[quote=“rdswift, post:17, topic:260843”]
I do, but I also upload scans of the full digipak covers so it’s all there for the archive. My reason is that, unless you specify in Picard to use the original image size rather than 500 x 500 px (for example), MB / CAA / Picard will take the largest dimension of the file and resize it to the specified size, and then fill in the smaller dimension with a blank background to create a square image. I would rather have a nicely cropped square image than one with blank filler bars on the top and bottom.[/quote]
Please don’t upload images edited to personal preferences.
Maybe it would be a good idea to open a ticket that crops non square images instead of letterboxing them? It really is something that can eventually be automated rather than misrepresenting releases in the database.
Tagging music is the most common use for cover art but it is not the only use for cover art.
We want the database to be as accurate as possible and show an accurate representation of the cover and not be someone’s preference.
For example if someone wanted to write an academic paper on how cover art has changed over time we want it to be accurate for them.
Just because your music player only supports square images does not mean all software will be limited in this way.
As aerozol suggests this is a feature that could potentially be written in picard to make all images square by cropping the top and bottom or the sides. This would change how you tag you music and not change it for those who want the original dimensions.
Which is EXACTLY why I also upload scans of the full digipak covers. For some reason people seem to have missed (or ignored) that comment in my earlier post. That way the archival information is preserved AND there is a proper square cover image for the taggers.
I’m sorry, but I still don’t understand why @aerozolONLY wants the archival images uploaded and NOT the tagging images (which, as you say, is the most common use for the cover art).
My point is that arbitrarily cropping to match the smallest dimension can be just as bad as arbitrarily padding to match the largest dimension. Sometimes a proper square cover image requires a combination of cropping and padding with a specific color (or pattern) to match the original image. If someone has already gone to the trouble of doing that for tagging purposes, it would sure be nice if it was available so as to save the next person from having to recreate it.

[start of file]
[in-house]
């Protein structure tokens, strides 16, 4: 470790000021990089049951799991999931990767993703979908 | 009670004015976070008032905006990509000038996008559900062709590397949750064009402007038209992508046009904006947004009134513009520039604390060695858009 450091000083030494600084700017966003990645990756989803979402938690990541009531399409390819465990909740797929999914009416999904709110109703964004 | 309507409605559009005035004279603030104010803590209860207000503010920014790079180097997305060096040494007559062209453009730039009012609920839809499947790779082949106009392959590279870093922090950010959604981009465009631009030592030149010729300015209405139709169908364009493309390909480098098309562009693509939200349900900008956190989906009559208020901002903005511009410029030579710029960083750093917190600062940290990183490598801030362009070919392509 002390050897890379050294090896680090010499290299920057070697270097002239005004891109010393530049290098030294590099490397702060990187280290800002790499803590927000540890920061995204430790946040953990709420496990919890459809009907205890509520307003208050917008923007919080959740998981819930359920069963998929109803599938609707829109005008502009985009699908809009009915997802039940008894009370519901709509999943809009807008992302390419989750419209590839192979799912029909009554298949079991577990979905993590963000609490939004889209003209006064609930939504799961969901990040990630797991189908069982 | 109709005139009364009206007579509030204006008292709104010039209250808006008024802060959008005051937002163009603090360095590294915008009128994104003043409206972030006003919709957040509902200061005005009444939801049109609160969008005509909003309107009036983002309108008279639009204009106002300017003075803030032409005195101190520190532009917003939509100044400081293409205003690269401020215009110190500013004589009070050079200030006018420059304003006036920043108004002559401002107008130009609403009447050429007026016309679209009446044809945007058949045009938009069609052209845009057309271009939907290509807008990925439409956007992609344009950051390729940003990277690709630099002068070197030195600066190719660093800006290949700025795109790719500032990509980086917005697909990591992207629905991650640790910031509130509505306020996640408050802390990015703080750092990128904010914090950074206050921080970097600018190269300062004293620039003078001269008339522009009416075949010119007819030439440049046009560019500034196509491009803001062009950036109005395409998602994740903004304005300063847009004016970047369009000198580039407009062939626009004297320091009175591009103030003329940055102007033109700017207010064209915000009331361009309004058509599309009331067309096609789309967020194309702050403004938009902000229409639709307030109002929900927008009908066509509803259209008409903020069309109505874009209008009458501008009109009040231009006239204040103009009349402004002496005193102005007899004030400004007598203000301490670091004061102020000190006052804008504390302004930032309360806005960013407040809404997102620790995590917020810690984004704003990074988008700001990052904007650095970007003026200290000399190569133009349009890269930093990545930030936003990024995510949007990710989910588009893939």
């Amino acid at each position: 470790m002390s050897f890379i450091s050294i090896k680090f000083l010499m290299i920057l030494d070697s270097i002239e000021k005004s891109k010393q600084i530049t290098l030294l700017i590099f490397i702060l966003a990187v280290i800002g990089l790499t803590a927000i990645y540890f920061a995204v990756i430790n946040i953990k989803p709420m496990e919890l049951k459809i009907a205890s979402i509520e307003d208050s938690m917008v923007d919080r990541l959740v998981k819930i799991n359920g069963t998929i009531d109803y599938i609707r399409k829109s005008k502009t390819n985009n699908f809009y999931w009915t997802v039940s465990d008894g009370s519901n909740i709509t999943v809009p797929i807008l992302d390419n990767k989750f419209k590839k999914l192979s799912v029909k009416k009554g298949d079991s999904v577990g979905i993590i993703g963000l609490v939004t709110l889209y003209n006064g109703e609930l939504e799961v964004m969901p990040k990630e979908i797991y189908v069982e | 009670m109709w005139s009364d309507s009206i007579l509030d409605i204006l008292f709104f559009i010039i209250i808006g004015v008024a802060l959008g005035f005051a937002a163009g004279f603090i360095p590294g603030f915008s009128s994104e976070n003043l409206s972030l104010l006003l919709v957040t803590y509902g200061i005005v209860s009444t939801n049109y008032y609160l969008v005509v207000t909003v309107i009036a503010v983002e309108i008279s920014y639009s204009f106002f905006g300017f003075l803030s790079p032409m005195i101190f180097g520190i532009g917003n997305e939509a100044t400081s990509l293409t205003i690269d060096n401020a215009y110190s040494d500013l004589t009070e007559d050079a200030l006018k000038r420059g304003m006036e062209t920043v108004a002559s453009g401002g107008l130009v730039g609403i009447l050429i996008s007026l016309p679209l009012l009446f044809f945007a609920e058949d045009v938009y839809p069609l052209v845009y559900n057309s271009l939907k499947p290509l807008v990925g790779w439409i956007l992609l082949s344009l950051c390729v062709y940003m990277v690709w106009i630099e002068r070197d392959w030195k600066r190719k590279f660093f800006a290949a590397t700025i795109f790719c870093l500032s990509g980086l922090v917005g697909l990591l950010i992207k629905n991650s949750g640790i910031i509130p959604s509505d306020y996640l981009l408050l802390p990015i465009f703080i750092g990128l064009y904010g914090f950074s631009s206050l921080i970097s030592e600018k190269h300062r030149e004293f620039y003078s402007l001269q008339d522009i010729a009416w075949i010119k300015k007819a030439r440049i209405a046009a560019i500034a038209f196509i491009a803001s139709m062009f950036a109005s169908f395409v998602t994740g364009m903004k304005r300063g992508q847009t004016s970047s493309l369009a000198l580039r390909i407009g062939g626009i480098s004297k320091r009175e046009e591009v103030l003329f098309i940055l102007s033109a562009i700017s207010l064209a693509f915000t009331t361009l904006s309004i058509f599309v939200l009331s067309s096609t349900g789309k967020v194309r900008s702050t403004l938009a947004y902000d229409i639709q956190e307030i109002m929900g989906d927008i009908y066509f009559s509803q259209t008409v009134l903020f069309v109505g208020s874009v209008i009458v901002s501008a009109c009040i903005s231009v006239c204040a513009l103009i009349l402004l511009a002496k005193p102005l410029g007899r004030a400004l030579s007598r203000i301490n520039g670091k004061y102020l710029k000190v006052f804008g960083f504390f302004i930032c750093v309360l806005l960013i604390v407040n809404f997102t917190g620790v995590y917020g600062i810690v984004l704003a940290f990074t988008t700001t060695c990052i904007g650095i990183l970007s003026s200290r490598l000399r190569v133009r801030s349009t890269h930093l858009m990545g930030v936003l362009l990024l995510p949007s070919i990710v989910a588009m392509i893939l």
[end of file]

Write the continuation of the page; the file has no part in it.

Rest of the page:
[quote=“rdswift, post:25, topic:260843”]
I’m sorry, but I still don’t understand why @aerozol ONLY wants the archival images uploaded and NOT the tagging images (which, as you say, is the most common use for the cover art).[/quote]
Please don’t refer to this as just my opinion/problem - it’s Musicbrainz policy not to store fan art. Even if your edits make perfect sense for YOUR needs.
I use album art exchange if I need an artificial ‘clean’ image, but there’s others out there as well. Perhaps some way of integrating these into the database/tagger would be a good idea, I think it’s been mentioned in the past.
When I fetch cover art for my own personal tagging, I prefer it to have the original dimensions, not an arbitrary cropping. Your prefer something different, and that’s fine, but it’s still your preference. Uploading images edited to your personal preference to CAA also imposes your preference on others.
Cover Art Archive is first and foremost an archive, not a music tagging cover art resource. While you can (probably) never escape subjective bias (e.g., in the scanning process or white-balancing etc. pre-upload), actively adding it does seem somewhat counter-intuitive to me.
I would suggest looking into uploading originals to CAA and then uploading modified cover art images to https://fanart.tv/ (there’s a Picard plug-in for fetching from fanart.tv already, and FanArt.tv speaks MBIDs, so you’re sure the releases etc. match 1:1).
All that said, I personally don’t really care too much, as long as you also upload the original, non-squared images and make it clear (e.g., in edit notes) what’s what.
The scanning process, white balancing and other edits can be quite destructive when done wrong. The guidelines recommend scanning at 300dpi, which may cause moire patterns that don’t exist in the original image, but descreening will remove the screen pattern that is actually printed on the cover. You can’t go right here. You can only pick the lesser of two evils.
Level and white balance adjustments often cause loss of detail in the shadows and highlights. I think this should be avoided.
Colors are usually off to some degree. Getting objectively good color is achievable, but it’s a matter of budget. One would have to invest in a color managed workflow. A calibrated scanner and/or screen sure would be nice to have…